By Professor Greg Whyte, Chair of the ukactive Scientific Advisory Board and Professor of Applied Sport and Exercise Science at Liverpool John Moore’s University

In an earlier blog, I outlined the important role exercise plays in health. Of note, and in light of the recent attention COVID-19 has shone on the importance of immune function, it is generally accepted that exercise (associated with World Health Organisation guidelines) is beneficial for immune function8. This important link between exercise and health was reiterated by Professor Chris Whitty (UK Chief Medical Officer) at the recent ukactive National Summit, where he stated: “There is no point in life where doing more exercise does not improve health in multiple ways.”

The well-documented link between age and severity of disease in COVID-19 is, in part, linked to the age-related decline in immune function, commonly termed ‘immunosenescence’. This immunosenescence is also linked to a dampened response to vaccination with ageing10. Exercise may exert an anti-immunosenescence effect, perhaps delaying the onset of immunological ageing or even rejuvenating aged immune profiles8. In addition, acute bouts of exercise have been shown to improve or ‘stimulate’ aspects of immune function that decline with age9.

A number of studies have suggested an important role for exercise in enhancing the immune response to vaccination5. Chronic exercise or high levels of physical activity (lifelong activity) have been shown to be related to improved vaccine response in older adults and elite athletes alike, illustrating improved immune function and, the former, conferring potentially significant public health benefit1,3.

Given the negative impact of chronic psychological stress on the immune response to vaccination, it may be the mental and emotional health benefits of exercise that, in part, support the improved response to vaccination10. This improvement in vaccine response may also be of value to those that are immunocompromised, or those with a higher risk of infection1.

A small number of studies have reported an improved vaccine response to acute exercise, ie exercise immediately prior to the delivery of a vaccine. While the research supporting the role of acute exercise as an adjuvant to vaccination is encouraging, the majority of this work has examined young, healthy participants. Further research is required to establish the impact of acute exercise on vaccine response in older and ‘at risk’ populations. Furthermore, the type (aerobic versus resistance), duration and intensity of exercise required to optimise the immune response remains unclear and warrants further investigation.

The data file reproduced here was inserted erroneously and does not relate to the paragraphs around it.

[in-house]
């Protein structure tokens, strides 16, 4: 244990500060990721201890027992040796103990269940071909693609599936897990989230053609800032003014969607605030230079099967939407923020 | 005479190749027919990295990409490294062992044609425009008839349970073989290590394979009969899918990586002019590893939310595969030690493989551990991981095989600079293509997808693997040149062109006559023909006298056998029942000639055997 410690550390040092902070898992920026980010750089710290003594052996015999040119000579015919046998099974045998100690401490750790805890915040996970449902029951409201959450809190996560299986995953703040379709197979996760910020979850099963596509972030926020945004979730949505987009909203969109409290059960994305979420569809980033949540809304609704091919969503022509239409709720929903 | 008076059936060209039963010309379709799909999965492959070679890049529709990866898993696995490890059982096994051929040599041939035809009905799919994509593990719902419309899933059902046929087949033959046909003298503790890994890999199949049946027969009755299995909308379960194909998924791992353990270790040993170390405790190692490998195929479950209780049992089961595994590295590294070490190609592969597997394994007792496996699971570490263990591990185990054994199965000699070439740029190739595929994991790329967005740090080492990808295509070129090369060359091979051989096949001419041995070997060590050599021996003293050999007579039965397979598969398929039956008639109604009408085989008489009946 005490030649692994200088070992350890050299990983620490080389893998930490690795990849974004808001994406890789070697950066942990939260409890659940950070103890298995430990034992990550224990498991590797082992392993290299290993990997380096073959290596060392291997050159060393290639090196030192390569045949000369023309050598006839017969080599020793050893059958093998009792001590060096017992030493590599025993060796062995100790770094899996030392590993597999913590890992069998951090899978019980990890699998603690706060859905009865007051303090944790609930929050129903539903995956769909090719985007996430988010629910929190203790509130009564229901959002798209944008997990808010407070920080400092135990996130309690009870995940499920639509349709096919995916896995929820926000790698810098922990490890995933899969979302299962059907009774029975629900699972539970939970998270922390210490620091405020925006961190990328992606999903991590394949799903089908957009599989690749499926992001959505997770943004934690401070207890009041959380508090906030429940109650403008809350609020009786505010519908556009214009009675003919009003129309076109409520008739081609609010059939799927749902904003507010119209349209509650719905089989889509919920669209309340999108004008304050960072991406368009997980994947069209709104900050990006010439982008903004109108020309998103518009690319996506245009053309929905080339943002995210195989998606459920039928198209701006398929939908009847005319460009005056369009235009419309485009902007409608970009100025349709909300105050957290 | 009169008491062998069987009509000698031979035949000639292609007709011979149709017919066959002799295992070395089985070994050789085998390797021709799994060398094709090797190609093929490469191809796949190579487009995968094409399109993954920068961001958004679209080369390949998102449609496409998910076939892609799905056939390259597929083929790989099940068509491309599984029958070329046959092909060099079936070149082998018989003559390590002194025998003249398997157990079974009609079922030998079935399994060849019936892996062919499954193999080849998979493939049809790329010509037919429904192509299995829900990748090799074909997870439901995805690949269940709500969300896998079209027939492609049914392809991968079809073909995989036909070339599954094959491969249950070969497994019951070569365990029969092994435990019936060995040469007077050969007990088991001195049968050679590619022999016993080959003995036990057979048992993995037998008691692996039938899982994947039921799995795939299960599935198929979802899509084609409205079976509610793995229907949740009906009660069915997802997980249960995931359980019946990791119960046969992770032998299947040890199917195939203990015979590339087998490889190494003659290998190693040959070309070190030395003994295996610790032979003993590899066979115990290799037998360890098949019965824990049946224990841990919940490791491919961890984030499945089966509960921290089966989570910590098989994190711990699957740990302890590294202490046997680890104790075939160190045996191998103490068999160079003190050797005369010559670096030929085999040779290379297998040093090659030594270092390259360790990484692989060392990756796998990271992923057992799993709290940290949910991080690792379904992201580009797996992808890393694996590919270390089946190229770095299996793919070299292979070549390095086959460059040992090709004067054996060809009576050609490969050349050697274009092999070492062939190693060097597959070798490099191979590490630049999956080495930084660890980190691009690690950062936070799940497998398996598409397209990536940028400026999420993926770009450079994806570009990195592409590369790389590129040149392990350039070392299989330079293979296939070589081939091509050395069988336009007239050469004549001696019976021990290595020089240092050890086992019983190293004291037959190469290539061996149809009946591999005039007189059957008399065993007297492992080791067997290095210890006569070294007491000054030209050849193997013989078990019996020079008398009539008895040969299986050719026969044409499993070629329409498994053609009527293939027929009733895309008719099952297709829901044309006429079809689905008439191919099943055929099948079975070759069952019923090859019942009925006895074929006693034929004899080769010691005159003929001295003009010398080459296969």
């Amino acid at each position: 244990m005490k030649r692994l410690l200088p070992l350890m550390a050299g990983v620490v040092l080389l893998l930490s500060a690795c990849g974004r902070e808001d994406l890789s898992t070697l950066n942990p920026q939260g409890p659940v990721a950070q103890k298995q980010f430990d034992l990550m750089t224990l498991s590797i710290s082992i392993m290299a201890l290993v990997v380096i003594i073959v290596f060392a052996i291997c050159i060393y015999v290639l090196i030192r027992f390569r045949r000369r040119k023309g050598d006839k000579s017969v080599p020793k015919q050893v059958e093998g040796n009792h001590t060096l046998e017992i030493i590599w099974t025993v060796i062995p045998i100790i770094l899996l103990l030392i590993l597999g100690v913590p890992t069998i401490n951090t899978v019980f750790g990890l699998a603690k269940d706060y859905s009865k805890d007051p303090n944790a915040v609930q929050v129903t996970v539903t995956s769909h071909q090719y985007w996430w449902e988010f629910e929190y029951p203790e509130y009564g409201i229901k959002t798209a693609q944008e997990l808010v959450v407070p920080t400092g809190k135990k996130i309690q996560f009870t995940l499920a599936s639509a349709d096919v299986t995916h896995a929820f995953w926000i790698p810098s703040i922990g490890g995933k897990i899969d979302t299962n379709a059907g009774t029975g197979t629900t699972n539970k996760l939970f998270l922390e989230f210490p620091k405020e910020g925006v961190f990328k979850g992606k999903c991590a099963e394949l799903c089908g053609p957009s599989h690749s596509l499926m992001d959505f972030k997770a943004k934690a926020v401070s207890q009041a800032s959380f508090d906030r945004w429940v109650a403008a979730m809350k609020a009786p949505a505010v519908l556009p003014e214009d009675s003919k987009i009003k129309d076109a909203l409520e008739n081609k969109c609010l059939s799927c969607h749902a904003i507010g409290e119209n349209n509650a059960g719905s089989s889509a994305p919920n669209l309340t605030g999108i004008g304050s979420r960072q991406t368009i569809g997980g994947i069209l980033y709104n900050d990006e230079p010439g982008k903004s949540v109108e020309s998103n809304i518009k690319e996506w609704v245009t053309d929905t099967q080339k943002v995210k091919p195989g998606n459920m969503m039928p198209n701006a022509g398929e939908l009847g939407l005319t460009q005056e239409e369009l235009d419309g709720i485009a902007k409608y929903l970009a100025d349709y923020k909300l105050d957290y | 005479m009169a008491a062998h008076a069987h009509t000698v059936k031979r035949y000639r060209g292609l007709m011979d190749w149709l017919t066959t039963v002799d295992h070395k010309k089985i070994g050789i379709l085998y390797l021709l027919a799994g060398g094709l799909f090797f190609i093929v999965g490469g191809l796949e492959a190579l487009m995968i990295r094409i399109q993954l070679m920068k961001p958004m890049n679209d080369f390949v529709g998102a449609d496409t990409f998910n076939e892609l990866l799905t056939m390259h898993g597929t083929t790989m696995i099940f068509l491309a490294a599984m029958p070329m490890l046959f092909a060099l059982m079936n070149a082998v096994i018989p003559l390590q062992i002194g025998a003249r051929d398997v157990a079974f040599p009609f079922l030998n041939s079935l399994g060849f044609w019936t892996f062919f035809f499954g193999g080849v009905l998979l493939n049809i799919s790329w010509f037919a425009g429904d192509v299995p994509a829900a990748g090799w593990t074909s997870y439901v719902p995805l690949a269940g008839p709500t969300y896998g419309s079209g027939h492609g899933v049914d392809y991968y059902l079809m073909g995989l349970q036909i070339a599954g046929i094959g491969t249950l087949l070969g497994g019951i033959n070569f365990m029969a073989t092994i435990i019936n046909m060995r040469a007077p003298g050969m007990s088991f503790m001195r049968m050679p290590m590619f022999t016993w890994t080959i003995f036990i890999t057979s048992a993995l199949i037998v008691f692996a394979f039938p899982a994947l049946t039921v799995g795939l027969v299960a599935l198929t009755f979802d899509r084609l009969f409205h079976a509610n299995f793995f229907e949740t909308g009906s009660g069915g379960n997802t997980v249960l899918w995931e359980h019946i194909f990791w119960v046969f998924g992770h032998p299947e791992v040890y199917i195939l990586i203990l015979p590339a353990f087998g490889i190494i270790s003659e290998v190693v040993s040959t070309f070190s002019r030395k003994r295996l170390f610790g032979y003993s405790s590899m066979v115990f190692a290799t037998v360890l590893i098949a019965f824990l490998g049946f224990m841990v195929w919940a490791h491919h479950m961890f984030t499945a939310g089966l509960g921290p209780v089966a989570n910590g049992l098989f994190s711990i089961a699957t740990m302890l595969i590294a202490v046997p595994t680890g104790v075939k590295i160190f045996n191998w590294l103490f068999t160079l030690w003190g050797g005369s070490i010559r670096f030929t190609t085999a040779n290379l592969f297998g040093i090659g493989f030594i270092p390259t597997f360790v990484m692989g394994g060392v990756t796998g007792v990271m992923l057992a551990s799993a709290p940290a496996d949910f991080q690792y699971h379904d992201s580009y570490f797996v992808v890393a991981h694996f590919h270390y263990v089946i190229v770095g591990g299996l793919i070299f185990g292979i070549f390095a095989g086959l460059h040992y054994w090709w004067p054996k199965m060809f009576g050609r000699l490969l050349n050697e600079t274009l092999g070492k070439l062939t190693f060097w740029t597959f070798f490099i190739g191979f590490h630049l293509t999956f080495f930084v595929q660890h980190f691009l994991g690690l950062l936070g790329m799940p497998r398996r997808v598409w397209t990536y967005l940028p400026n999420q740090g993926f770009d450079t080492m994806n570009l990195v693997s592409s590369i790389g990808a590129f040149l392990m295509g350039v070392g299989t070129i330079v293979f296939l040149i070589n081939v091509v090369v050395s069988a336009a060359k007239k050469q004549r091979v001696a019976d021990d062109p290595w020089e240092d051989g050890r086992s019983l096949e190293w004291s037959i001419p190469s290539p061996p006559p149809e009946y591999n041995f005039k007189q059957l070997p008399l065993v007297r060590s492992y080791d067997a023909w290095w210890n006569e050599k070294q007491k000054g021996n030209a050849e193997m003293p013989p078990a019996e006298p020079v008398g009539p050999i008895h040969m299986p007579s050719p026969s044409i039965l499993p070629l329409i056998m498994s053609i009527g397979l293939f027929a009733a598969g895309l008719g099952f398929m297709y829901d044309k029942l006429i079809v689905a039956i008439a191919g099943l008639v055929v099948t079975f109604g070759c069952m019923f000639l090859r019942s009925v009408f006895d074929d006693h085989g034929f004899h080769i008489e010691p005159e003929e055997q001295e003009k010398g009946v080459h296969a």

Of note, not all studies have reported an enhanced immune response following an acute exercise bout prior to vaccination, however, exercise prior to vaccination does not appear to be harmful or detrimental to the immune response2, a result supported in recent study examining elite athletes which reported no difference in immune response following vaccination, whether a high intensity training session had been completed two hours or 24 hours prior to vaccination7. Interestingly, a small number of studies have suggested a reduction in local and systemic adverse reactions to vaccination in response to exercise4.

While further research is required to confirm the role of acute exercise in the positive immune response to vaccination, it is clear that regular exercise is linked to enhanced immune function across the life-span which enhances the immune response to vaccination. Accordingly, the role of exercise in enhancing vaccine response consolidates the promotion of physical activity for population health, and the fitness and leisure sector as an essential service.



  1. Edwards, M. and Booy, R. Effects of Exercise on Vaccine-Induced Immune Responses. Human Vaccines & Immunotherapeutics 2013;9(4):907-910.
  2. Grande, AJ. et al. Exercise Prior to Influenza Vaccination for Limiting Influenza Incidence and its Related Complications in Adults. Cochrane Database Syst Rev 2016;22(8):CD011857.
  3. Ledo, A. et al. Elite Athletes on Regular Training Show More Pronounced Induction of Vaccine-Specific T-Cells and Antibodies after Tetravalent Influenza Vaccination than Controls. Brain Behav Immun 2020;83:135-145.
  4. Lee, V.Y. et al. The Effect of Exercise on Local and Systemic Adverse Reactions After Vaccinations – Outcome of Two Randomised Controlled Trials. Vaccine 2018;36(46):6995-7002.
  5. Simpson, R. & Katsanis, E. The immunological Case for Staying Active During the COVID-19 Pandemic. Brain Behav Immun 2020;87:6-7.
  6. Simpson, R. et al. High-Intensity Exercise Ilicits the Mobilization of Senescent T Lymphocytes into the Peripheral Blood Compartment in Human Subjects. J Apply Physiol 2007;103(1):396-401.
  7. Stenger, T. et al. Timing of Vaccination after Training: Immune Response and Side Effects in Athletes. Med Sci Sports Ex 2020;52(7):1603-1609.
  8. Turner, J. Is Immunosenescence Influenced by our Lifetime ‘Dose’ of Exercise? Biogerontology 2016;17:581-602.
  9. Walsh, N. et al. Position Statement. Part one: immune function and exercise. Exerc Immunol Rev 2011;17:64-103.
  10. Zimmerman, P. et al. Factors that Influence the Immune Response to Vaccination. Clin Microbiol Rev 2019;32(2)